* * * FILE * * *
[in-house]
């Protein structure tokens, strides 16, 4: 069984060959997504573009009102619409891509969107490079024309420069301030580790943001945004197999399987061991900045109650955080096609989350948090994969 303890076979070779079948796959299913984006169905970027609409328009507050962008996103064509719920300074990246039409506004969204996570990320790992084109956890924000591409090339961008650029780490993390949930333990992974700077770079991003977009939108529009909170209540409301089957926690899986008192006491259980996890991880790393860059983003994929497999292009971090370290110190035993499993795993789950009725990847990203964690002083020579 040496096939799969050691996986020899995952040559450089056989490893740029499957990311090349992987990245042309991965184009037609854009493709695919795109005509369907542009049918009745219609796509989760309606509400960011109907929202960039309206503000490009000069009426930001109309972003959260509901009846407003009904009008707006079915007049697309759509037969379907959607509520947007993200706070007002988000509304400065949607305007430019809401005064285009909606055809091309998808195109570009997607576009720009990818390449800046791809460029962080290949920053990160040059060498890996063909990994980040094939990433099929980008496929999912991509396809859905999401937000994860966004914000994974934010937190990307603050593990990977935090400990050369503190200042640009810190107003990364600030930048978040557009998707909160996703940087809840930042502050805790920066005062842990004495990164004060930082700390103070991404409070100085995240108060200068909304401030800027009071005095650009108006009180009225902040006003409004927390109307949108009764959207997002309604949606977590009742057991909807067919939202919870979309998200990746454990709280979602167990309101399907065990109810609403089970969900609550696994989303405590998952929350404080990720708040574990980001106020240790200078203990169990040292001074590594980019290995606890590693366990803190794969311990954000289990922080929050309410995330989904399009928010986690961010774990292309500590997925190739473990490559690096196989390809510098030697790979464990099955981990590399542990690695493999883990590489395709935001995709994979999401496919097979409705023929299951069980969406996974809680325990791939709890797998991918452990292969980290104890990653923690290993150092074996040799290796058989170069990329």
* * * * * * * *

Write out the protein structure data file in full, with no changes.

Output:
[in-house]
């Protein structure tokens, strides 16, 4: 069984060959997504573009009102619409891509969107490079024309420069301030580790943001945004197999399987061991900045109650955080096609989350948090994969 303890076979070779079948796959299913984006169905970027609409328009507050962008996103064509719920300074990246039409506004969204996570990320790992084109956890924000591409090339961008650029780490993390949930333990992974700077770079991003977009939108529009909170209540409301089957926690899986008192006491259980996890991880790393860059983003994929497999292009971090370290110190035993499993795993789950009725990847990203964690002083020579 040496096939799969050691996986020899995952040559450089056989490893740029499957990311090349992987990245042309991965184009037609854009493709695919795109005509369907542009049918009745219609796509989760309606509400960011109907929202960039309206503000490009000069009426930001109309972003959260509901009846407003009904009008707006079915007049697309759509037969379907959607509520947007993200706070007002988000509304400065949607305007430019809401005064285009909606055809091309998808195109570009997607576009720009990818390449800046791809460029962080290949920053990160040059060498890996063909990994980040094939990433099929980008496929999912991509396809859905999401937000994860966004914000994974934010937190990307603050593990990977935090400990050369503190200042640009810190107003990364600030930048978040557009998707909160996703940087809840930042502050805790920066005062842990004495990164004060930082700390103070991404409070100085995240108060200068909304401030800027009071005095650009108006009180009225902040006003409004927390109307949108009764959207997002309604949606977590009742057991909807067919939202919870979309998200990746454990709280979602167990309101399907065990109810609403089970969900609550696994989303405590998952929350404080990720708040574990980001106020240790200078203990169990040292001074590594980019290995606890590693366990803190794969311990954000289990922080929050309410995330989904399009928010986690961010774990292309500590997925190739473990490559690096196989390809510098030697790979464990099955981990590399542990690695493999883990590489395709935001995709994979999401496919097979409705023929299951069980969406996974809680325990791939709890797998991918452990292969980290104890990653923690290993150092074996040799290796058989170069990329």